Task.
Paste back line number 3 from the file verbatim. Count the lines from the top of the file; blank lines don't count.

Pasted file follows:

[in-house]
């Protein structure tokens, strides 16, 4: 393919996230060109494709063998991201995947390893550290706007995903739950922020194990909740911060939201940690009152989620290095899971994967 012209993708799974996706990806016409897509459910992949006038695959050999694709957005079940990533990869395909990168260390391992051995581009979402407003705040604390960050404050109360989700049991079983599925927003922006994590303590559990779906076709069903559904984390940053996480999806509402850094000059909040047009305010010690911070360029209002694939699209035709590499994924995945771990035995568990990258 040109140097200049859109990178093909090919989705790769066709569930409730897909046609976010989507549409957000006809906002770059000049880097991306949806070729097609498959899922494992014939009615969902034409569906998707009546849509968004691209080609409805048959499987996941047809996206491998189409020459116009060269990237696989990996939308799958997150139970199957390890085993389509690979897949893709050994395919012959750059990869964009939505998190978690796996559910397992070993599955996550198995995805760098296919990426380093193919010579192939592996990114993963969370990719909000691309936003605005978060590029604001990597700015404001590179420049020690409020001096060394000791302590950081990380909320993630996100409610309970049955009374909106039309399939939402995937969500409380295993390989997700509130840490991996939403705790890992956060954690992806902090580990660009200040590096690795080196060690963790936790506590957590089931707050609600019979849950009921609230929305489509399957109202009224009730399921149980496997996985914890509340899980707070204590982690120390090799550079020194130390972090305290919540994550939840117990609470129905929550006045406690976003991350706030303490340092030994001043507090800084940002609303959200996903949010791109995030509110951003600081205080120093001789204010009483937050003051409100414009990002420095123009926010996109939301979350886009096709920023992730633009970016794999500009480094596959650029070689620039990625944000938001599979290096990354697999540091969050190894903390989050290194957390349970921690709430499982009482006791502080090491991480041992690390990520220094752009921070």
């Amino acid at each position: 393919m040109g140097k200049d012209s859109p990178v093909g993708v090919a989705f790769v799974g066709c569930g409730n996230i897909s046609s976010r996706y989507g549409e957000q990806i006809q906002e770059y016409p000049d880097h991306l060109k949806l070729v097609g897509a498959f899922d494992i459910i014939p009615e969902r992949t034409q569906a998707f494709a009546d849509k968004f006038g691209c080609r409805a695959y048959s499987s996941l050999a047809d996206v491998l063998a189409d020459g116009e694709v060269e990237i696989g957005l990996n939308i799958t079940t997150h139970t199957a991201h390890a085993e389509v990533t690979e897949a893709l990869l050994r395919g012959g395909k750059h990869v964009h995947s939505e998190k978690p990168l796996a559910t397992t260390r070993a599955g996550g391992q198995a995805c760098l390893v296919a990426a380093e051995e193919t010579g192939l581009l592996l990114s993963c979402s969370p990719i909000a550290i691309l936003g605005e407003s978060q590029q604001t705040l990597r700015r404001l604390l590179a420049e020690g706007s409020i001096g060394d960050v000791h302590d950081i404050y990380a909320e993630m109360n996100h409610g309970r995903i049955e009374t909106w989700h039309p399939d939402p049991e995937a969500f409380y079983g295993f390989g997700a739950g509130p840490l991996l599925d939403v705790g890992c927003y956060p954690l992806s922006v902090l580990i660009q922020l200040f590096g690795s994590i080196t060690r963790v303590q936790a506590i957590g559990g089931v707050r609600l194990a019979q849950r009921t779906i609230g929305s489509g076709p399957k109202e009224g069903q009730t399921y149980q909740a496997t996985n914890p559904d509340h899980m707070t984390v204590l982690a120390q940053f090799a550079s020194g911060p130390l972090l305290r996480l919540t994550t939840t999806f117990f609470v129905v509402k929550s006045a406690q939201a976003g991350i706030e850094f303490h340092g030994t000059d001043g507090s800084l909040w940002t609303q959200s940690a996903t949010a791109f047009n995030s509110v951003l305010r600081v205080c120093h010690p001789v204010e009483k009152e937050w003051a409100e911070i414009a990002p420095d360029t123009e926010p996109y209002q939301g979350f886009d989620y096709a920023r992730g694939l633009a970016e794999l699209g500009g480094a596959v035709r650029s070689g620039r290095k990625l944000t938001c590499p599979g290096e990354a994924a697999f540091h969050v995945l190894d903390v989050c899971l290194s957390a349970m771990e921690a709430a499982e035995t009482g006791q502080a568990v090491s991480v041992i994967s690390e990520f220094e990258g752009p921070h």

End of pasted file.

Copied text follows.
């Amino acid at each position: 393919m040109g140097k200049d012209s859109p990178v093909g993708v090919a989705f790769v799974g066709c569930g409730n996230i897909s046609s976010r996706y989507g549409e957000q990806i006809q906002e770059y016409p000049d880097h991306l060109k949806l070729v097609g897509a498959f899922d494992i459910i014939p009615e969902r992949t034409q569906a998707f494709a009546d849509k968004f006038g691209c080609r409805a695959y048959s499987s996941l050999a047809d996206v491998l063998a189409d020459g116009e694709v060269e990237i696989g957005l990996n939308i799958t079940t997150h139970t199957a991201h390890a085993e389509v990533t690979e897949a893709l990869l050994r395919g012959g395909k750059h990869v964009h995947s939505e998190k978690p990168l796996a559910t397992t260390r070993a599955g996550g391992q198995a995805c760098l390893v296919a990426a380093e051995e193919t010579g192939l581009l592996l990114s993963c979402s969370p990719i909000a550290i691309l936003g605005e407003s978060q590029q604001t705040l990597r700015r404001l604390l590179a420049e020690g706007s409020i001096g060394d960050v000791h302590d950081i404050y990380a909320e993630m109360n996100h409610g309970r995903i049955e009374t909106w989700h039309p399939d939402p049991e995937a969500f409380y079983g295993f390989g997700a739950g509130p840490l991996l599925d939403v705790g890992c927003y956060p954690l992806s922006v902090l580990i660009q922020l200040f590096g690795s994590i080196t060690r963790v303590q936790a506590i957590g559990g089931v707050r609600l194990a019979q849950r009921t779906i609230g929305s489509g076709p399957k109202e009224g069903q009730t399921y149980q909740a496997t996985n914890p559904d509340h899980m707070t984390v204590l982690a120390q940053f090799a550079s020194g911060p130390l972090l305290r996480l919540t994550t939840t999806f117990f609470v129905v509402k929550s006045a406690q939201a976003g991350i706030e850094f303490h340092g030994t000059d001043g507090s800084l909040w940002t609303q959200s940690a996903t949010a791109f047009n995030s509110v951003l305010r600081v205080c120093h010690p001789v204010e009483k009152e937050w003051a409100e911070i414009a990002p420095d360029t123009e926010p996109y209002q939301g979350f886009d989620y096709a920023r992730g694939l633009a970016e794999l699209g500009g480094a596959v035709r650029s070689g620039r290095k990625l944000t938001c590499p599979g290096e990354a994924a697999f540091h969050v995945l190894d903390v989050c899971l290194s957390a349970m771990e921690a709430a499982e035995t009482g006791q502080a568990v090491s991480v041992i994967s690390e990520f220094e990258g752009p921070h």